Sikorski had suffered a few suspicious airplane mishaps throughout that year, and suspiciously, all were located within the area that Philby was responsible for. In place and with the skills and resources to recruit and train saboteurs, it was highly probable that Philby may have had a hand in each of the failed attempts, and the successful last attempt, to assassinate Sikorski.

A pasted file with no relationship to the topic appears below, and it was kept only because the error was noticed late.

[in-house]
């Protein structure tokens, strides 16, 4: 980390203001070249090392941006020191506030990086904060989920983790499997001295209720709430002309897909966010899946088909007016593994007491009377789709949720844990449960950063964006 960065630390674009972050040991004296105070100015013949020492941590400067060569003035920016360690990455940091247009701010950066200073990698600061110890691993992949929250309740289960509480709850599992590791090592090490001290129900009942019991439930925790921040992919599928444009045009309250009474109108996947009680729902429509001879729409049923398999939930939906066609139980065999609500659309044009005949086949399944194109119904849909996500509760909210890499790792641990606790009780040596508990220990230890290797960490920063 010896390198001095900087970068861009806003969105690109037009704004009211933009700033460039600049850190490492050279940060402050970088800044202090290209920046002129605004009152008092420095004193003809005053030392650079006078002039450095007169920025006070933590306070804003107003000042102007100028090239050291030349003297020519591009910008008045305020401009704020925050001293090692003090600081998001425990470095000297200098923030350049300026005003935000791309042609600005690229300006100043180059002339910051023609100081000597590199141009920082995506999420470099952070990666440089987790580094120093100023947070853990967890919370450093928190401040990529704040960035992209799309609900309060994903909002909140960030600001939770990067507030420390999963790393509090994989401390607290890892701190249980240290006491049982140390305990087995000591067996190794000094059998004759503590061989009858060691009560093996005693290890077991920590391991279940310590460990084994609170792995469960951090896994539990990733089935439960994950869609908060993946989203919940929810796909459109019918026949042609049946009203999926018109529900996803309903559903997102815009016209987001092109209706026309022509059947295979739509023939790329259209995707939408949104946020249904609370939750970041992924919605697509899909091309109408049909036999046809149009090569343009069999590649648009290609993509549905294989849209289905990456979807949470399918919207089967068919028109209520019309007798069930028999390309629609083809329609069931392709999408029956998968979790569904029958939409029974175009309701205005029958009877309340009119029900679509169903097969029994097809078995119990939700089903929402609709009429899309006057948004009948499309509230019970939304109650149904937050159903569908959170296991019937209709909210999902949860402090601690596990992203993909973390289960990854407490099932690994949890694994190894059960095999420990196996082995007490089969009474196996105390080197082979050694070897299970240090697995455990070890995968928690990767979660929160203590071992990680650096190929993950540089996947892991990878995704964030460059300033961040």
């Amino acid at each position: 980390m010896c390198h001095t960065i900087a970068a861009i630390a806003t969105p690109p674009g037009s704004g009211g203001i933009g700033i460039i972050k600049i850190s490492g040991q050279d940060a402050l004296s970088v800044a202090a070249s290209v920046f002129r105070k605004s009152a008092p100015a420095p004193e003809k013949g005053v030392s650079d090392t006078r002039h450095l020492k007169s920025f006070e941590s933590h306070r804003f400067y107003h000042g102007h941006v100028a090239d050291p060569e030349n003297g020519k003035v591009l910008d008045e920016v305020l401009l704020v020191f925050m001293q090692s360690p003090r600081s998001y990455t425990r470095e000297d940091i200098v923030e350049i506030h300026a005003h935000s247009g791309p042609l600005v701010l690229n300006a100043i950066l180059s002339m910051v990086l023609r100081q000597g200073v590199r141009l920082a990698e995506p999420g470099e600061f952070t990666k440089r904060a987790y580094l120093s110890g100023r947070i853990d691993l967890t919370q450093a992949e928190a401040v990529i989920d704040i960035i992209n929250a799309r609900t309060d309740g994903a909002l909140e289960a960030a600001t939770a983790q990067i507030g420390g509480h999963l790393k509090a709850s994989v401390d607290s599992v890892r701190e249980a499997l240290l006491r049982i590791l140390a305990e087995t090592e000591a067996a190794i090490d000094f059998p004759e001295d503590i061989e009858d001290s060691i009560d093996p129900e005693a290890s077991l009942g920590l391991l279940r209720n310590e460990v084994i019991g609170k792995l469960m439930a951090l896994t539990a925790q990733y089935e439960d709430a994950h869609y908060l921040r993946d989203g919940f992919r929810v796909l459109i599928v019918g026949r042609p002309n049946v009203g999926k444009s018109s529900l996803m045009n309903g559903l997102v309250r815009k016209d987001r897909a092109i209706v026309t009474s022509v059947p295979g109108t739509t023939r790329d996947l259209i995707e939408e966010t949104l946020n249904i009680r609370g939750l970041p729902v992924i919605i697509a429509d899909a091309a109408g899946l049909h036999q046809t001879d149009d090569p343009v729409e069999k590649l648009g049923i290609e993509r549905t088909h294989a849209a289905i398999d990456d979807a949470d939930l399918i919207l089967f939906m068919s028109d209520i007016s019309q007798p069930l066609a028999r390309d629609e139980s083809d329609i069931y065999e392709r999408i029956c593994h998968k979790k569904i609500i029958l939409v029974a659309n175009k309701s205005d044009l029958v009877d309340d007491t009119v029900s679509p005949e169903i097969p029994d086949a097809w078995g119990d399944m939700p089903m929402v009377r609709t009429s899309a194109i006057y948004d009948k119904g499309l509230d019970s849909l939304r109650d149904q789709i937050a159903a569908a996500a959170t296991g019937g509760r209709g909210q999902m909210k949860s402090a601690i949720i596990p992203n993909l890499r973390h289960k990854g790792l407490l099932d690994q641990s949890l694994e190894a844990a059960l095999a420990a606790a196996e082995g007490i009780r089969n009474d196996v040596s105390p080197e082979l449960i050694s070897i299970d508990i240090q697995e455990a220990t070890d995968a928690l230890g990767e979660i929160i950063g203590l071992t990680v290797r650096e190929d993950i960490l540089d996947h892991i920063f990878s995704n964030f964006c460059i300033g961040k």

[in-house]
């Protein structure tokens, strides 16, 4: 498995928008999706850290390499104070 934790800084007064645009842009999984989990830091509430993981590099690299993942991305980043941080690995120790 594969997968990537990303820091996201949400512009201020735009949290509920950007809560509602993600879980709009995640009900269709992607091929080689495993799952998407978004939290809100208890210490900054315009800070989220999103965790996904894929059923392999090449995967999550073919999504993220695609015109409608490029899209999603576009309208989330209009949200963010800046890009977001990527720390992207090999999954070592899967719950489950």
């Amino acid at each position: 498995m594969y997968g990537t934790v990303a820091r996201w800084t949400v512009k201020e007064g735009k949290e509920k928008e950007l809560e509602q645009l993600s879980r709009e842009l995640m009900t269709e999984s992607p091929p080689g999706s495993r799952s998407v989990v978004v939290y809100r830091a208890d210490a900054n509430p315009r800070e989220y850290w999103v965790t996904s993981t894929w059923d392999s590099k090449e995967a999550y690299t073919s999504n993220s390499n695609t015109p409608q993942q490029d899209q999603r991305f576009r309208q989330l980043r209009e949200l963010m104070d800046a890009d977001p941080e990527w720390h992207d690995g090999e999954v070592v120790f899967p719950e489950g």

Upon Sikorski’s death, the Polish exile cause was immeasurably weakened. Without Sikorski, the Polish had no one of sufficient international influence to press for their rights; consequently, they were not invited to the Tehran or Yalta conferences. Their cause collapsed with the cession of most of Poland to Russia in the final Tehran treaties, just four months after Sikorski died. As a final note, once Sikorski was removed from the picture, Russia received very little effective pressure to explain the Katyn massacre. They continued to formally deny responsibility for the atrocity until the 1990s.